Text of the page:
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How to Refinish Foam Planters

If you would like to refinish your foam planters, you must select the right coating, or you could end up ruining the very item you are attempting to enhance. Because planters are generally located outdoors, they are exposed to varying temperatures and weather conditions.

Things You Will Need

  • Dish soap
  • Coarse sponge
  • Heavy-duty fabric drop cloth
  • Acrylic spray primer
  • Acrylic spray enamel

If you would like to refinish your foam planters, you must select the right coating, or you could end up ruining the very item you are attempting to enhance.  Because planters are generally located outdoors, they are exposed to varying temperatures and weather conditions.

You must select a durable enamel formulated to hold up under relatively harsh circumstances.  Unfortunately, some enamels can melt foam and plastic.

Know the right materials to use and the proper way to apply them, or you could end up causing unforeseen damage. 

  1. Wash the foam planter with ordinary dish soap, using a sponge. Rinse the planter. Wait 1 to 3 hours for the planter to dry.
  2. Place the planter on a heavy-duty fabric drop cloth.
  3. Coat the foam planter with acrylic spray primer. Maintain a distance of eight inches between the planter and the spray nozzle as you apply. Wait 2 hours for the primed planter to dry.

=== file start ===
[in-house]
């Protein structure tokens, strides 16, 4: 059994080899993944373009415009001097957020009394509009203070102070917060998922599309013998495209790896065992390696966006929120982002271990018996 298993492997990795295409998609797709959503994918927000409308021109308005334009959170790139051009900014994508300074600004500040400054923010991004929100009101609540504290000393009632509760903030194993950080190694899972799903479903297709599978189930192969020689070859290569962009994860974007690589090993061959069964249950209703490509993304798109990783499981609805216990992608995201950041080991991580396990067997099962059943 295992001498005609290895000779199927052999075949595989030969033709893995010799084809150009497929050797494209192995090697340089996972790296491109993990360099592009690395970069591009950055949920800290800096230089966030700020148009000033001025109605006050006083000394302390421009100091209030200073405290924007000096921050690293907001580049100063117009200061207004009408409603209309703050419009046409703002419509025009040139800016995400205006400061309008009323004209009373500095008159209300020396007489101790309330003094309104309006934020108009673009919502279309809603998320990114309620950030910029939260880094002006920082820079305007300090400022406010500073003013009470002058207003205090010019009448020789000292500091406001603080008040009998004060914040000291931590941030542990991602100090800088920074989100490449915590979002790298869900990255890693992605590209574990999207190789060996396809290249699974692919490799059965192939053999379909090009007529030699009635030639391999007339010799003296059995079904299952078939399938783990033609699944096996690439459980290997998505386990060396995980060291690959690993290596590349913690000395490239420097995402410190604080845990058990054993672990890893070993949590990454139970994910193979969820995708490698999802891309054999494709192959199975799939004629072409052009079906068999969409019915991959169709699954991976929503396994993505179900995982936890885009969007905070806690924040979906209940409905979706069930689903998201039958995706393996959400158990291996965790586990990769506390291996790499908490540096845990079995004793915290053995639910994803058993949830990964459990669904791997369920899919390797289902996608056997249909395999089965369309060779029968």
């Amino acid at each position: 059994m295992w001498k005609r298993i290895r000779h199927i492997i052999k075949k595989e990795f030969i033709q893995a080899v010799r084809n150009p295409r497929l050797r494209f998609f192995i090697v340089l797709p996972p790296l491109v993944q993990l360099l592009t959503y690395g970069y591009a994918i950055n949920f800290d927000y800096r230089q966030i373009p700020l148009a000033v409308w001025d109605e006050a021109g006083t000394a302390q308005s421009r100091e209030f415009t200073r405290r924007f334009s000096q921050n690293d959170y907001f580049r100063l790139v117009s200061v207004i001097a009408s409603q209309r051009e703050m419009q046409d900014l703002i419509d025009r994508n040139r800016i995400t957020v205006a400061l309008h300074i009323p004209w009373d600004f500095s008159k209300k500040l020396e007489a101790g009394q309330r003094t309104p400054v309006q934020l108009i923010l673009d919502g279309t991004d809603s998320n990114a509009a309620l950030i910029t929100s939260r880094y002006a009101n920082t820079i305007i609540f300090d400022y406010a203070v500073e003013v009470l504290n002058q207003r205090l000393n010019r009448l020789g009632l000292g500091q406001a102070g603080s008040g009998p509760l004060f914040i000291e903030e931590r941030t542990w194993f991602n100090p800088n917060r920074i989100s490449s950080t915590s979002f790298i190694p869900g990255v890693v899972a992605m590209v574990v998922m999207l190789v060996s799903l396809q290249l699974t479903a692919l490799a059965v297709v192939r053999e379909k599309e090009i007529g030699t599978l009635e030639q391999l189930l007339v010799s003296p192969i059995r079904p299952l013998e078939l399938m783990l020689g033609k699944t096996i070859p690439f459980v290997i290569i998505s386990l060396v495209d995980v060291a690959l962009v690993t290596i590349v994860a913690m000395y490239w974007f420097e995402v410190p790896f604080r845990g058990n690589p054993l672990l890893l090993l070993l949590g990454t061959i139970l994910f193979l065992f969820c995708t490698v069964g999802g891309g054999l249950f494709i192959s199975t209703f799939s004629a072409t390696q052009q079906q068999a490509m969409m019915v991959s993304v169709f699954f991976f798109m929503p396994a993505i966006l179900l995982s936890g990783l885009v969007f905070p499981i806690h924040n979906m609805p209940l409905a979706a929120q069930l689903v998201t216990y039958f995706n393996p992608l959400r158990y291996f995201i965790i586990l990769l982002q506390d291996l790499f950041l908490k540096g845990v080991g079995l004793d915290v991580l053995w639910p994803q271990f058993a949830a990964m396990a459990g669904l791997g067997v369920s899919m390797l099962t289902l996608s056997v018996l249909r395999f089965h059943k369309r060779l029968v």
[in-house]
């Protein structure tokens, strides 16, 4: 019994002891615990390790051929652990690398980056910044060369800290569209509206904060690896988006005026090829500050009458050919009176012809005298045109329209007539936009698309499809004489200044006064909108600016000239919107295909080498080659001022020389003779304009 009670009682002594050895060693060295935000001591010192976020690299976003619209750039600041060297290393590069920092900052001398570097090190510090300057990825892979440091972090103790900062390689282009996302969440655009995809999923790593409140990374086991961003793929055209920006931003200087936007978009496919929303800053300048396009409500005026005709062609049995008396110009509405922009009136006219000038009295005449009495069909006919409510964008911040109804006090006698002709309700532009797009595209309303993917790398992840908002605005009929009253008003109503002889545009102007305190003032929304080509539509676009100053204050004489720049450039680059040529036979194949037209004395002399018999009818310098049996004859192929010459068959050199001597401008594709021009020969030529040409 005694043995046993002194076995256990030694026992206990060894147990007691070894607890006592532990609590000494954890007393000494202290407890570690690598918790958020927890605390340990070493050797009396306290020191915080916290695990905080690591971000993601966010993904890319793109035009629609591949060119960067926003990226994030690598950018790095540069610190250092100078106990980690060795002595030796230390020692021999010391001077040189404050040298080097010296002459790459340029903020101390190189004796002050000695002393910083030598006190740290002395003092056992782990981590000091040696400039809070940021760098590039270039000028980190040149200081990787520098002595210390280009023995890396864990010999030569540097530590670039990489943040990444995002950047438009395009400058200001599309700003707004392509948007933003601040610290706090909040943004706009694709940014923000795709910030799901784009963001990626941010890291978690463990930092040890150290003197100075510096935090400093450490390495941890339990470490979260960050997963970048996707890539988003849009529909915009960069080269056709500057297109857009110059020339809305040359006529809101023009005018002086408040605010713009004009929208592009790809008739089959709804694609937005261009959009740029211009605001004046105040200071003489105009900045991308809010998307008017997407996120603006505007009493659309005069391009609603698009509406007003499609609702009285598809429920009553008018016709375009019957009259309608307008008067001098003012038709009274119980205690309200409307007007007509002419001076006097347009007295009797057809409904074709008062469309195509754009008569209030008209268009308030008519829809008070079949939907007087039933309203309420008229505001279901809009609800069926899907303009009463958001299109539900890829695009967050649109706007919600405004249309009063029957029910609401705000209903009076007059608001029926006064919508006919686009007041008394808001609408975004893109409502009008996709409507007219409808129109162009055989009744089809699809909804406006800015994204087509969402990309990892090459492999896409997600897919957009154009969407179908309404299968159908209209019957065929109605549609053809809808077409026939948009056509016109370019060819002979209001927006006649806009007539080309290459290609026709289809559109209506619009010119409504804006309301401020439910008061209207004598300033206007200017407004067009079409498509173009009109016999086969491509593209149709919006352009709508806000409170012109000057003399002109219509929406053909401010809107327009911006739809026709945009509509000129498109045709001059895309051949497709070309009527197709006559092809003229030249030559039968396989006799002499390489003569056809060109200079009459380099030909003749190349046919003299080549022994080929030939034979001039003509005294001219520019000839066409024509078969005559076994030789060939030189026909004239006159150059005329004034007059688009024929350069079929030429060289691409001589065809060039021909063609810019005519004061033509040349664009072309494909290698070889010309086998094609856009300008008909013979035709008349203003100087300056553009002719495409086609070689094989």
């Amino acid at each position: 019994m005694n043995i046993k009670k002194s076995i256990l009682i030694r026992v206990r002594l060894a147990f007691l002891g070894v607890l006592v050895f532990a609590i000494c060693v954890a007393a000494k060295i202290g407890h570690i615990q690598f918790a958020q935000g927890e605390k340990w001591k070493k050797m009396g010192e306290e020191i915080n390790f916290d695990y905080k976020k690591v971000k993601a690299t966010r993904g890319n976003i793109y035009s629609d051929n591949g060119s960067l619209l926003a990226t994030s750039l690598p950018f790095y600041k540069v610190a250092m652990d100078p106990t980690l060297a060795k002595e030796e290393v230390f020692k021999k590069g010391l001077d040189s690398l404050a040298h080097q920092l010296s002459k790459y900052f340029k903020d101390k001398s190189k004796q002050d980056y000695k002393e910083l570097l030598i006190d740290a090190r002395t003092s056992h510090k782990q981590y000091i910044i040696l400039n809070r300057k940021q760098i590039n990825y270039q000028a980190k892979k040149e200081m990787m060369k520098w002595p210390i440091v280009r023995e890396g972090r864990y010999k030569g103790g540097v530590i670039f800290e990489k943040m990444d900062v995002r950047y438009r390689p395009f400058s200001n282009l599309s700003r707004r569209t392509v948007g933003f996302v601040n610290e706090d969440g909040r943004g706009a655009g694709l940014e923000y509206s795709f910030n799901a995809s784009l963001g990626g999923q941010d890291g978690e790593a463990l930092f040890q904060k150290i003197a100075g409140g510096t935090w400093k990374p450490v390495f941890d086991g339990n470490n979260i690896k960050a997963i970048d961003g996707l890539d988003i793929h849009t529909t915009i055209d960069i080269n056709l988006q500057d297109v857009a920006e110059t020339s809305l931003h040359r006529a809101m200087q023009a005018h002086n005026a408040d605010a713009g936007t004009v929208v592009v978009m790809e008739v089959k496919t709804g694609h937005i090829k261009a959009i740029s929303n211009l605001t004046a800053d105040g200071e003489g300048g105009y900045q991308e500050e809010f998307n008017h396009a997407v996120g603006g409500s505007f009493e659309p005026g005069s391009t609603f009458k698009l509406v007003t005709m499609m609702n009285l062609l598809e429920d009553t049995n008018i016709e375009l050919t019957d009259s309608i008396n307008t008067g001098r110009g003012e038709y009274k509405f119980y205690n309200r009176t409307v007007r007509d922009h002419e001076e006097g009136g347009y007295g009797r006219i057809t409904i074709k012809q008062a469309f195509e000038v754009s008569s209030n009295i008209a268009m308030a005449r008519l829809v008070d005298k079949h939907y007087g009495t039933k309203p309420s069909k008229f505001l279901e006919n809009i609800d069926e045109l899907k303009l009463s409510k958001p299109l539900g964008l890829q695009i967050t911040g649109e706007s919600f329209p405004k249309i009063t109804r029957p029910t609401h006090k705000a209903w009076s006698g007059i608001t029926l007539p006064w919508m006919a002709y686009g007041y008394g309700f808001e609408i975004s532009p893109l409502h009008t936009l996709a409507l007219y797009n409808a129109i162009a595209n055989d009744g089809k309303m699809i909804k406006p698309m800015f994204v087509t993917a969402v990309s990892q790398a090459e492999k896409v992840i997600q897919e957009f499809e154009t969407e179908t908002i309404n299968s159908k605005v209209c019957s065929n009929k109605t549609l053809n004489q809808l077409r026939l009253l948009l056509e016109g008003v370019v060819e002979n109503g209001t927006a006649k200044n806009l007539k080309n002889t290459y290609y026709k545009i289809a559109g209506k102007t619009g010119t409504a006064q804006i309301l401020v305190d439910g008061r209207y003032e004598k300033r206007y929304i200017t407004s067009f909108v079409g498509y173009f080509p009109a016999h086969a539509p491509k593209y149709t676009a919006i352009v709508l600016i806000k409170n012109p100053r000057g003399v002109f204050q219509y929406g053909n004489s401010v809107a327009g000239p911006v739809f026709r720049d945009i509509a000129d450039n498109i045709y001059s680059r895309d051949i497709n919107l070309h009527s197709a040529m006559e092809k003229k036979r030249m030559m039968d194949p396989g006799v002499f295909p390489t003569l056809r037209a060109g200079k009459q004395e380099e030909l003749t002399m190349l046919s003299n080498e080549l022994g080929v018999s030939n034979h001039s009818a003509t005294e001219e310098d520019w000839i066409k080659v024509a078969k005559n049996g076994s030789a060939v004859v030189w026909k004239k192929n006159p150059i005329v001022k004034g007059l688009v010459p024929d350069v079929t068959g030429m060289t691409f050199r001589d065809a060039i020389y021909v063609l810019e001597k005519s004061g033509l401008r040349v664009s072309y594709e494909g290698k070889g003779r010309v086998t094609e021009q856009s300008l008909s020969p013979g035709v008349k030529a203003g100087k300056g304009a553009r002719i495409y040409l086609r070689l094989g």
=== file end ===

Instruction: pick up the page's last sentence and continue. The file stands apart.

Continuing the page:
4. Coat the primed foam planter with acrylic spray enamel. Maintain a distance of eight inches between the planter and the spray nozzle as you apply. Wait 2 hours for the enamel to dry.
  5. Add a second coat of enamel to the planter if the primer shows through. Wait 6 hours before using the planter.
  6. Warning

    Do not attempt to paint an unprimed foam planter, or the finish will flake.

    Don't use an oil-based enamel, as it may damage the foam planter.

Things You Will Need

  • Dish soap
  • Coarse sponge
  • Heavy-duty fabric drop cloth
  • Acrylic spray primer
  • Acrylic spray enamel

Warnings

  • Do not attempt to paint an unprimed foam planter, or the finish will flake.
  • Don't use an oil-based enamel, as it may damage the foam planter.

About the Author

Ryan Lawrence is a freelance writer based in Boulder, Colorado. He has been writing professionally since 1999. He has 10 years of experience as a professional painting contractor. Lawrence writes for High Class Blogs and Yodle. He has a bachelor's degree in journalism and public relations with a minor in history from the University of Oklahoma.